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(For Day 6 of NaPoWriMo, the prompt was to write a poem based on a line from a favorite book. So I drew some inspiration from a line in 84 Charing Cross Road, in which Helene Hanff offers to include her pen pal in her murder mystery scripts: “You want to be the murderer or the corpse?” So my poem blurs the line between villain and victim based on first impressions.)

Despite the common maxim told
Of judging books and covers seen,
It’s still a fact that people mold
Opinions and the views they hold
Before the truth can quite unfold.
A first impression sets the scene,
And then the slate is far from clean.

You see a man in overcoat
Within the baleful mist’s embrace.
His gaze is sullen and remote,
And deathly rumors round him float.
Before a word can leave his throat,
You’re sure that murder’s in his face.
And who’s to prove if that’s the case?

Assumptions lead one far astray
Or prove correct our own dismay.

MPA rating:  Not Rated (PG thematically but little objectionable shown)

Here then is a silent, black-and-white classic, so no one thinks I only review recent movies. The third film made by Alfred Hitchcock and his first big success, The Lodger is a forerunner of many a murder mystery in which the arrival of a mysterious newcomer coincides with eerie happenings. In this case, the titular Lodger (Ivor Novello) arrives to the Buntings’ London home in search of a room to rent, just as the news of a serial murderer known as the Avenger has the city in a panic. He catches the eye of his landlady’s (Marie Ault) daughter Daisy (June Tripp), but her parents and policeman beau (Malcolm Keen) see only suspicious activity from the awkward stranger.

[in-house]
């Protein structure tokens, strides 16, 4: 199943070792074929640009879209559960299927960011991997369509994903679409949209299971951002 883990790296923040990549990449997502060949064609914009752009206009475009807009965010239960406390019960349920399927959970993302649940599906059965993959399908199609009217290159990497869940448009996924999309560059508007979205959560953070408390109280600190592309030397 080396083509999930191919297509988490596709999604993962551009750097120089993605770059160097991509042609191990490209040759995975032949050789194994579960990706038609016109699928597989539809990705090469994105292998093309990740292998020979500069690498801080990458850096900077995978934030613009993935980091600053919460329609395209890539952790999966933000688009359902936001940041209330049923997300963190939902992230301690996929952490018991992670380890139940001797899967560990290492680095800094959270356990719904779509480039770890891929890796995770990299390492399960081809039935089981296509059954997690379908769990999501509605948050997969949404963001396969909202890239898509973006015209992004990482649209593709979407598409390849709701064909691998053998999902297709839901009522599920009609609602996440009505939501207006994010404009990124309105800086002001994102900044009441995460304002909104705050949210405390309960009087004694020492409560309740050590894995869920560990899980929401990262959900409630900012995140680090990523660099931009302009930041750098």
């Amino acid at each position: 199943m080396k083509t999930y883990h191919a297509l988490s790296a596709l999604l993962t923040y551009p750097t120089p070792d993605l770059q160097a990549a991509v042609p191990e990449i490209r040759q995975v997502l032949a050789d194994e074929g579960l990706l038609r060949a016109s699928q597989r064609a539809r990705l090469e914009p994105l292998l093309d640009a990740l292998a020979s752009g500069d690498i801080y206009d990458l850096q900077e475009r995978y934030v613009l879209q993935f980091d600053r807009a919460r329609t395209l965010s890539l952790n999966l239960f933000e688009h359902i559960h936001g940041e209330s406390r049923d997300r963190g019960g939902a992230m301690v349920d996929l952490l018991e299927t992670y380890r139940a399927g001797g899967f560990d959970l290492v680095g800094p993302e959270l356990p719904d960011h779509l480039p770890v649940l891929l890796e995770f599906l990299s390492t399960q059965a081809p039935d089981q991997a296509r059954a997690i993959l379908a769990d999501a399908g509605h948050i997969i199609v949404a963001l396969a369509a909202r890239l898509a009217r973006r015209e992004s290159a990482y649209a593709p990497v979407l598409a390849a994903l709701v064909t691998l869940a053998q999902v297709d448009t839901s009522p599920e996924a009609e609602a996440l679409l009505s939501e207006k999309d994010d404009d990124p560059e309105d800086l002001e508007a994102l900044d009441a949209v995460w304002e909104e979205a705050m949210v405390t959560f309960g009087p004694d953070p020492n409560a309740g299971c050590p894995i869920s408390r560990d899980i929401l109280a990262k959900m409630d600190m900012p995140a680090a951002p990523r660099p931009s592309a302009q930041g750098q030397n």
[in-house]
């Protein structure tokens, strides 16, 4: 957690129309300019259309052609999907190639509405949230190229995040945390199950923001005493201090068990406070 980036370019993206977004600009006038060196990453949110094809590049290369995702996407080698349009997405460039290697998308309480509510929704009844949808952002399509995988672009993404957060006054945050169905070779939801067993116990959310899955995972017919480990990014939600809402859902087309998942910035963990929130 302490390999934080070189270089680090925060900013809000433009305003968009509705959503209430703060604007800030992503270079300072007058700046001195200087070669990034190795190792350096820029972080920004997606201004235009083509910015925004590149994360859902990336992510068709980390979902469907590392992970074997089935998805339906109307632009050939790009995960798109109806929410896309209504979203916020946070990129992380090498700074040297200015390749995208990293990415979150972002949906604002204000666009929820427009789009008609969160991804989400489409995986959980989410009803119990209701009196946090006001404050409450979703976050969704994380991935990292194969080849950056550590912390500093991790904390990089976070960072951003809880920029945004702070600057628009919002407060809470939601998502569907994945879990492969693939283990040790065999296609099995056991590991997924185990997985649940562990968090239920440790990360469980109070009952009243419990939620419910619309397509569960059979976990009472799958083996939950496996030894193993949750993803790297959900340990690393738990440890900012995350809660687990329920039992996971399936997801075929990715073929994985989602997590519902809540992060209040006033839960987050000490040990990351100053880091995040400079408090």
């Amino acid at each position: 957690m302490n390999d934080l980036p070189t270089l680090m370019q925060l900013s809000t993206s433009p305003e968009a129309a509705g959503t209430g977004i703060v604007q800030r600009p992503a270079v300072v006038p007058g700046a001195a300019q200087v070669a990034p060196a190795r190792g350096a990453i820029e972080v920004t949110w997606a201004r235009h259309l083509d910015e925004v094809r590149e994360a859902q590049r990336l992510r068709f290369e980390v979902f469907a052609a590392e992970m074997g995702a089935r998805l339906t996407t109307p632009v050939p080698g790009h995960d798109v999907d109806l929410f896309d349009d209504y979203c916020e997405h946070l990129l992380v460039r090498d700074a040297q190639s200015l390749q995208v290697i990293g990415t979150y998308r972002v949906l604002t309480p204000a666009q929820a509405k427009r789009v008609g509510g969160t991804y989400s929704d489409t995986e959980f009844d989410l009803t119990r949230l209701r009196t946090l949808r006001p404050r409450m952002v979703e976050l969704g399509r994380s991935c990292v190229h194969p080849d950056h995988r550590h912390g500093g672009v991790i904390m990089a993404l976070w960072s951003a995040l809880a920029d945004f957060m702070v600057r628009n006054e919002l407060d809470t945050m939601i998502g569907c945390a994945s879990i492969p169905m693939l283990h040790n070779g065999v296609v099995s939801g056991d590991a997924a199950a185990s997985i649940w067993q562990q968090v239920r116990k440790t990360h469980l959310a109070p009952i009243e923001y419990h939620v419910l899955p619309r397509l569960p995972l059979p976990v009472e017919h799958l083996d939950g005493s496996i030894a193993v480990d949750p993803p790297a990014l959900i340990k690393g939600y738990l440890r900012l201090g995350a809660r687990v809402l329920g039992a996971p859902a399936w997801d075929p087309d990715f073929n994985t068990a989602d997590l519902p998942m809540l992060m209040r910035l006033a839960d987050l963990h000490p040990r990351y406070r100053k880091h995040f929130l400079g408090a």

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The Lodger is a film created and designed for a different time, which has to be taken into account when watching silent films from almost a century ago. I can see naïve moviegoers who had only ever read mystery books watching this movie with bated breath at the creepy atmosphere, but honestly, it’s rather underwhelming, boring even for modern viewers like me. That’s not to say it’s not worth the watch; indeed, Hitchcock’s early work still boasts some haunting imagery and inventive camerawork for the time. And Novello’s title character, pale with stage makeup and a creepy stare to rival Johnny Depp’s Tim Burton roles, is just ambiguous enough to leave you wondering who he really is. The Lodger may be dated, yes, but every genre needs its forerunners. It’s a film worth seeing and certainly preserving for historical value alone.

Best line: (The Landlady, noticing money on the mantle) “You should lock that money up, sir, it’s tempting providence.”   (The Lodger) “Providence is concerned with sterner things than money, Mrs. Bunting.”

Rank:  Honorable Mention

© 2021 S.G. Liput
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